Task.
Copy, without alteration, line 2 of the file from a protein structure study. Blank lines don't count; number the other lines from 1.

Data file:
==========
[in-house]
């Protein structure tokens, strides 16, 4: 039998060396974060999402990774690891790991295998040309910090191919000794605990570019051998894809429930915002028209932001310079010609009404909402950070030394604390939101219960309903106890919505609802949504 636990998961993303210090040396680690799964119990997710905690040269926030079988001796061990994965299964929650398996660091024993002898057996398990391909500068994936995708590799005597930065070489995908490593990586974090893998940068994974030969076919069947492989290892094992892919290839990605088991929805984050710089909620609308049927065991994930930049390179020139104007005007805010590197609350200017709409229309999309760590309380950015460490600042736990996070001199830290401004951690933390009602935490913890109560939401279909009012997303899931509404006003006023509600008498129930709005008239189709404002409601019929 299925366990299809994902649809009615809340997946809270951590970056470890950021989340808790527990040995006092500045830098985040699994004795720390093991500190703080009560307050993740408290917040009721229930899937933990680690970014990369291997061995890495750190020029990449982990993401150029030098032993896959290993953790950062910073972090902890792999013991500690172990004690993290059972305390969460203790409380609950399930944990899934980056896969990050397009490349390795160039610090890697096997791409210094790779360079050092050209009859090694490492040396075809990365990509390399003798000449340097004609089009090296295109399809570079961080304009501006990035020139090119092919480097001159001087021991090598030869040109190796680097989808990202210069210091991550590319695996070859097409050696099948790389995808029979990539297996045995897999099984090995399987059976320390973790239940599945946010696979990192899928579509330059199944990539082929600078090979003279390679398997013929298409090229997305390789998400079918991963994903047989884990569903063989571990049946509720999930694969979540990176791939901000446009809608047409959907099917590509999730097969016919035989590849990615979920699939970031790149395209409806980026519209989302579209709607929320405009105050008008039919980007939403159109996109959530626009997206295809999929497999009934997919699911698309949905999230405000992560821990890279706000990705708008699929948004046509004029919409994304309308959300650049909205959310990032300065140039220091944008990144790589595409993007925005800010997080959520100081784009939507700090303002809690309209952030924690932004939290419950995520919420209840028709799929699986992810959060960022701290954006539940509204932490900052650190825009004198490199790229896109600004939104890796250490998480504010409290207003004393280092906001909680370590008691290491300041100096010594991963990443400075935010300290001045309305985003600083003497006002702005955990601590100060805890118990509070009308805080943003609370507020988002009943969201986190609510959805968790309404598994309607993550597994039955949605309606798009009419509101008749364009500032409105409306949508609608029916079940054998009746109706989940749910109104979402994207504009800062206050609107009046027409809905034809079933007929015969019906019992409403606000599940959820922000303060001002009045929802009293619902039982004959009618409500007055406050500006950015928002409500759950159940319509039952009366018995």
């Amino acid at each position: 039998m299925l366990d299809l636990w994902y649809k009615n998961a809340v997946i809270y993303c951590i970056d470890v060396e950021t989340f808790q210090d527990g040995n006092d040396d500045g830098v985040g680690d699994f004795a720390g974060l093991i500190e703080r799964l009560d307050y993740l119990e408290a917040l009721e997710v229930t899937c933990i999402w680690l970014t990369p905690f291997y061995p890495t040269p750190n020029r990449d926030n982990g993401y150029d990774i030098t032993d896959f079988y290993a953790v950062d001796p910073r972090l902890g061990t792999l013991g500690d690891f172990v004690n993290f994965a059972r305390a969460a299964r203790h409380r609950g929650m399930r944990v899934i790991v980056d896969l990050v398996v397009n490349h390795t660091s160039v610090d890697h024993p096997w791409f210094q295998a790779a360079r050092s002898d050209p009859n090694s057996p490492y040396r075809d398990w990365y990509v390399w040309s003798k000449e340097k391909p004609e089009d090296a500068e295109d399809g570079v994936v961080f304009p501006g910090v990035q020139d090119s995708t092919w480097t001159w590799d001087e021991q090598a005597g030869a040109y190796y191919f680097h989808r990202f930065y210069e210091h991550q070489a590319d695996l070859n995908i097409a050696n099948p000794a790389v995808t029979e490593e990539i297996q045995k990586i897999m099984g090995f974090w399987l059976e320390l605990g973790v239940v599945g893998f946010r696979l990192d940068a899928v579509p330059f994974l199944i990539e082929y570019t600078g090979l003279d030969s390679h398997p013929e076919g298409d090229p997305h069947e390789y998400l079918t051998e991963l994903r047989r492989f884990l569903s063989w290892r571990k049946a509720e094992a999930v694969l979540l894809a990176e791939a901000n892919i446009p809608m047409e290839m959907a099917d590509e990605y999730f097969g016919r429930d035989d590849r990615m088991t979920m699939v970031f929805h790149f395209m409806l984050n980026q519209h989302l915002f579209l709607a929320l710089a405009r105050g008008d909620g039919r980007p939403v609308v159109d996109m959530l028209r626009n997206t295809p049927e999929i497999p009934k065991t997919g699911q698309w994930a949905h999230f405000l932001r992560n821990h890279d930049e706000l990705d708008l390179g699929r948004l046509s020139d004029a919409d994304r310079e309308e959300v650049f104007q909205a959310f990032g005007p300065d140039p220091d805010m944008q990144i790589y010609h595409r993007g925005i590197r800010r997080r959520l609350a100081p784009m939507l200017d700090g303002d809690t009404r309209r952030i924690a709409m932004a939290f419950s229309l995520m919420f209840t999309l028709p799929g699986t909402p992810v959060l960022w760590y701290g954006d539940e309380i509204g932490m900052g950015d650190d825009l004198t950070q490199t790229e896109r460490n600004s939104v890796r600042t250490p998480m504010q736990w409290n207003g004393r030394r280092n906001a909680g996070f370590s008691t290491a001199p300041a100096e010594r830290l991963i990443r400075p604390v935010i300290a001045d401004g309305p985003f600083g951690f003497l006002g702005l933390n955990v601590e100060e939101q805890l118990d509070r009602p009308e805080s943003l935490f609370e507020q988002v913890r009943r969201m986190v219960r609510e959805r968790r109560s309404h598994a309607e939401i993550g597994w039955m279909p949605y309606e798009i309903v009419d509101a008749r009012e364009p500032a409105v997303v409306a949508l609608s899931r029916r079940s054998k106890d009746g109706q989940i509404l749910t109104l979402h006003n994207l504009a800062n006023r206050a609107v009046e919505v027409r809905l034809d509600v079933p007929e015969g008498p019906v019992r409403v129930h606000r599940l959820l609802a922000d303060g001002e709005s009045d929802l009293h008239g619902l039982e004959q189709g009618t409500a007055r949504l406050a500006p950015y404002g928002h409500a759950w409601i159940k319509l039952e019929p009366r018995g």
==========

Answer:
């Protein structure tokens, strides 16, 4: 039998060396974060999402990774690891790991295998040309910090191919000794605990570019051998894809429930915002028209932001310079010609009404909402950070030394604390939101219960309903106890919505609802949504 636990998961993303210090040396680690799964119990997710905690040269926030079988001796061990994965299964929650398996660091024993002898057996398990391909500068994936995708590799005597930065070489995908490593990586974090893998940068994974030969076919069947492989290892094992892919290839990605088991929805984050710089909620609308049927065991994930930049390179020139104007005007805010590197609350200017709409229309999309760590309380950015460490600042736990996070001199830290401004951690933390009602935490913890109560939401279909009012997303899931509404006003006023509600008498129930709005008239189709404002409601019929 299925366990299809994902649809009615809340997946809270951590970056470890950021989340808790527990040995006092500045830098985040699994004795720390093991500190703080009560307050993740408290917040009721229930899937933990680690970014990369291997061995890495750190020029990449982990993401150029030098032993896959290993953790950062910073972090902890792999013991500690172990004690993290059972305390969460203790409380609950399930944990899934980056896969990050397009490349390795160039610090890697096997791409210094790779360079050092050209009859090694490492040396075809990365990509390399003798000449340097004609089009090296295109399809570079961080304009501006990035020139090119092919480097001159001087021991090598030869040109190796680097989808990202210069210091991550590319695996070859097409050696099948790389995808029979990539297996045995897999099984090995399987059976320390973790239940599945946010696979990192899928579509330059199944990539082929600078090979003279390679398997013929298409090229997305390789998400079918991963994903047989884990569903063989571990049946509720999930694969979540990176791939901000446009809608047409959907099917590509999730097969016919035989590849990615979920699939970031790149395209409806980026519209989302579209709607929320405009105050008008039919980007939403159109996109959530626009997206295809999929497999009934997919699911698309949905999230405000992560821990890279706000990705708008699929948004046509004029919409994304309308959300650049909205959310990032300065140039220091944008990144790589595409993007925005800010997080959520100081784009939507700090303002809690309209952030924690932004939290419950995520919420209840028709799929699986992810959060960022701290954006539940509204932490900052650190825009004198490199790229896109600004939104890796250490998480504010409290207003004393280092906001909680370590008691290491300041100096010594991963990443400075935010300290001045309305985003600083003497006002702005955990601590100060805890118990509070009308805080943003609370507020988002009943969201986190609510959805968790309404598994309607993550597994039955949605309606798009009419509101008749364009500032409105409306949508609608029916079940054998009746109706989940749910109104979402994207504009800062206050609107009046027409809905034809079933007929015969019906019992409403606000599940959820922000303060001002009045929802009293619902039982004959009618409500007055406050500006950015928002409500759950159940319509039952009366018995």